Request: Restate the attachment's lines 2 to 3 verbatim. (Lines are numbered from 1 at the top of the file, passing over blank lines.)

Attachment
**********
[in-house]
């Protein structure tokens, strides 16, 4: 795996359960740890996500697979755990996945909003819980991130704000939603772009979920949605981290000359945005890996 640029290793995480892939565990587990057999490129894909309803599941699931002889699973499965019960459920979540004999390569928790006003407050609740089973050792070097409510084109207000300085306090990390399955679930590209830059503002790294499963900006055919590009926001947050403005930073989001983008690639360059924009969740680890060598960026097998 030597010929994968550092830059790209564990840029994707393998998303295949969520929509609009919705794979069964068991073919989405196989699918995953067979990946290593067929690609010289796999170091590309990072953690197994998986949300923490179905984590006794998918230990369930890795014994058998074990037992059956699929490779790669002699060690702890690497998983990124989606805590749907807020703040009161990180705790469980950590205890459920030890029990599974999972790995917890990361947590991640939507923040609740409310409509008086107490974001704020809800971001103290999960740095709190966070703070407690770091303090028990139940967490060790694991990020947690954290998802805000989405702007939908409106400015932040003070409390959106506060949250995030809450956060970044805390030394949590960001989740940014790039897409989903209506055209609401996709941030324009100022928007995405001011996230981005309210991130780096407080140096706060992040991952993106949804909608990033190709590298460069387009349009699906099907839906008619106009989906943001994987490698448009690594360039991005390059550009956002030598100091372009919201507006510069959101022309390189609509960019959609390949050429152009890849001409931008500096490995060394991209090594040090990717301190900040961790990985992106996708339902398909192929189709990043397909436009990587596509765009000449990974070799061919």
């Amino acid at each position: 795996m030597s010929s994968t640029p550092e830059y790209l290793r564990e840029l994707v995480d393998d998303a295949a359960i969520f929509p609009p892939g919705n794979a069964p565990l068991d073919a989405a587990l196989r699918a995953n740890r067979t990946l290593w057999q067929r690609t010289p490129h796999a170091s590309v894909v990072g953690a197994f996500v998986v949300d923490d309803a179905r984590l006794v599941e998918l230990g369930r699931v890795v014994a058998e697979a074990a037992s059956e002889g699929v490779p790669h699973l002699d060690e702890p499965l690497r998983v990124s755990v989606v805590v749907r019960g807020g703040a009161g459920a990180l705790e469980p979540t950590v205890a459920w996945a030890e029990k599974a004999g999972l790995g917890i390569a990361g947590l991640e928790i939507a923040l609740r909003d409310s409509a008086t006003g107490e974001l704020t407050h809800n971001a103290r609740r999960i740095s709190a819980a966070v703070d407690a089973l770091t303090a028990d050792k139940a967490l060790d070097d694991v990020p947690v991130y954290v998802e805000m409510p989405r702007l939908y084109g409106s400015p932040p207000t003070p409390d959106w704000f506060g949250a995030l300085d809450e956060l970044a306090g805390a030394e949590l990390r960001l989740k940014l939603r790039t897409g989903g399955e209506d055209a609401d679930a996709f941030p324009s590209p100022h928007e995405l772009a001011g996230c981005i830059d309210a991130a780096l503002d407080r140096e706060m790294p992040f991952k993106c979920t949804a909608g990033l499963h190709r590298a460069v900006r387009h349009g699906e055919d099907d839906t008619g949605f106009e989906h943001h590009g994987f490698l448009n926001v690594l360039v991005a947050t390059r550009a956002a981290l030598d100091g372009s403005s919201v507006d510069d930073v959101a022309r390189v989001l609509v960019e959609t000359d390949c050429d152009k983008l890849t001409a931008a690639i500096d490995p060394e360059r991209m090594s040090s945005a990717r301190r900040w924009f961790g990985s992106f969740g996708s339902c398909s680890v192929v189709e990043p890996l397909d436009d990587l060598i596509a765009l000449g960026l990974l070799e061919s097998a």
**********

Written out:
């Protein structure tokens, strides 16, 4: 795996359960740890996500697979755990996945909003819980991130704000939603772009979920949605981290000359945005890996 640029290793995480892939565990587990057999490129894909309803599941699931002889699973499965019960459920979540004999390569928790006003407050609740089973050792070097409510084109207000300085306090990390399955679930590209830059503002790294499963900006055919590009926001947050403005930073989001983008690639360059924009969740680890060598960026097998 030597010929994968550092830059790209564990840029994707393998998303295949969520929509609009919705794979069964068991073919989405196989699918995953067979990946290593067929690609010289796999170091590309990072953690197994998986949300923490179905984590006794998918230990369930890795014994058998074990037992059956699929490779790669002699060690702890690497998983990124989606805590749907807020703040009161990180705790469980950590205890459920030890029990599974999972790995917890990361947590991640939507923040609740409310409509008086107490974001704020809800971001103290999960740095709190966070703070407690770091303090028990139940967490060790694991990020947690954290998802805000989405702007939908409106400015932040003070409390959106506060949250995030809450956060970044805390030394949590960001989740940014790039897409989903209506055209609401996709941030324009100022928007995405001011996230981005309210991130780096407080140096706060992040991952993106949804909608990033190709590298460069387009349009699906099907839906008619106009989906943001994987490698448009690594360039991005390059550009956002030598100091372009919201507006510069959101022309390189609509960019959609390949050429152009890849001409931008500096490995060394991209090594040090990717301190900040961790990985992106996708339902398909192929189709990043397909436009990587596509765009000449990974070799061919």
């Amino acid at each position: 795996m030597s010929s994968t640029p550092e830059y790209l290793r564990e840029l994707v995480d393998d998303a295949a359960i969520f929509p609009p892939g919705n794979a069964p565990l068991d073919a989405a587990l196989r699918a995953n740890r067979t990946l290593w057999q067929r690609t010289p490129h796999a170091s590309v894909v990072g953690a197994f996500v998986v949300d923490d309803a179905r984590l006794v599941e998918l230990g369930r699931v890795v014994a058998e697979a074990a037992s059956e002889g699929v490779p790669h699973l002699d060690e702890p499965l690497r998983v990124s755990v989606v805590v749907r019960g807020g703040a009161g459920a990180l705790e469980p979540t950590v205890a459920w996945a030890e029990k599974a004999g999972l790995g917890i390569a990361g947590l991640e928790i939507a923040l609740r909003d409310s409509a008086t006003g107490e974001l704020t407050h809800n971001a103290r609740r999960i740095s709190a819980a966070v703070d407690a089973l770091t303090a028990d050792k139940a967490l060790d070097d694991v990020p947690v991130y954290v998802e805000m409510p989405r702007l939908y084109g409106s400015p932040p207000t003070p409390d959106w704000f506060g949250a995030l300085d809450e956060l970044a306090g805390a030394e949590l990390r960001l989740k940014l939603r790039t897409g989903g399955e209506d055209a609401d679930a996709f941030p324009s590209p100022h928007e995405l772009a001011g996230c981005i830059d309210a991130a780096l503002d407080r140096e706060m790294p992040f991952k993106c979920t949804a909608g990033l499963h190709r590298a460069v900006r387009h349009g699906e055919d099907d839906t008619g949605f106009e989906h943001h590009g994987f490698l448009n926001v690594l360039v991005a947050t390059r550009a956002a981290l030598d100091g372009s403005s919201v507006d510069d930073v959101a022309r390189v989001l609509v960019e959609t000359d390949c050429d152009k983008l890849t001409a931008a690639i500096d490995p060394e360059r991209m090594s040090s945005a990717r301190r900040w924009f961790g990985s992106f969740g996708s339902c398909s680890v192929v189709e990043p890996l397909d436009d990587l060598i596509a765009l000449g960026l990974l070799e061919s097998a």